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Black Environmentalists Talk About Climate and Anti-Racism

Black Environmentalists Talk About Climate and Anti-Racism

It’s impossible to live sustainably without tackling inequality, activists say.

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This week, with the country convulsed by protests over the killing of a black man named George Floyd in police custody in Minneapolis, we decided we’d talk to leading black climate activists about the connections between racism and climate change.

A clear theme emerged from those discussions: Racial and economic inequities need to be tackled as this country seeks to recalibrate its economic and social compass in the weeks and months to come. Racism, in short, makes it impossible to live sustainably.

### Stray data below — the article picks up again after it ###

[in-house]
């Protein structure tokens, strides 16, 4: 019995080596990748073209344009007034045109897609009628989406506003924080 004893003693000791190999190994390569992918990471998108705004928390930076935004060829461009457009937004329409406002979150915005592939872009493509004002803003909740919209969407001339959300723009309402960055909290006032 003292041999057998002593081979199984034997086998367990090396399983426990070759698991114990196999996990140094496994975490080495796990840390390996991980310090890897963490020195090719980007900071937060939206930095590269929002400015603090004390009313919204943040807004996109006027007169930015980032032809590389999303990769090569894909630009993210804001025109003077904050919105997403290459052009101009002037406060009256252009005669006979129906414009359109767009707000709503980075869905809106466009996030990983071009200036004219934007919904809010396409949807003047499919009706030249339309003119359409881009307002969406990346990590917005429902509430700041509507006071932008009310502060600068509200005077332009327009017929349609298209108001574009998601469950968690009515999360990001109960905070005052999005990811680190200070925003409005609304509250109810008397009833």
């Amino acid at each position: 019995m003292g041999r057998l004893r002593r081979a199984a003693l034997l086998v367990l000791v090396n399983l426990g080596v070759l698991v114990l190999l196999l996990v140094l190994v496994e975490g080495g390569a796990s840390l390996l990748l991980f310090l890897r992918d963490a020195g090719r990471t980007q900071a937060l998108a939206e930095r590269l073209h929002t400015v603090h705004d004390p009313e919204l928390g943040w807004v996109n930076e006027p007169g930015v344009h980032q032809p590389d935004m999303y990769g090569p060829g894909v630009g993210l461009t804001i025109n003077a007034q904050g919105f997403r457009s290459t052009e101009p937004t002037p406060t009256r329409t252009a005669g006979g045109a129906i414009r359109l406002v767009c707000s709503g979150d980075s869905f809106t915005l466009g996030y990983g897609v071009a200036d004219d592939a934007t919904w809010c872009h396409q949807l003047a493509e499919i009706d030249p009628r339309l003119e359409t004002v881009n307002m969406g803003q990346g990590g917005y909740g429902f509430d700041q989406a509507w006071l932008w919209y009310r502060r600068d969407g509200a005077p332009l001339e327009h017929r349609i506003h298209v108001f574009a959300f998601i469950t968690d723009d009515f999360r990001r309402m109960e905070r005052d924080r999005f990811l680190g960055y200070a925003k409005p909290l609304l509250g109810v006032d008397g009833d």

Here’s what three prominent environmental defenders had to say in interviews this week about how the climate movement can be anti-racist.

‘Help people see the connection’

Sam Grant is executive director of, the Minnesota affiliate of the international climate activist group He was among the first climate activists to call for the prosecution of the police officers implicated in the killing of George Floyd.

A few days later, leaders of national and international groups issued their own statements of solidarity, including the heads of Greenpeace and the Natural Resources Defense Council, followed by the World Wildlife Fund and the World Resources Institute.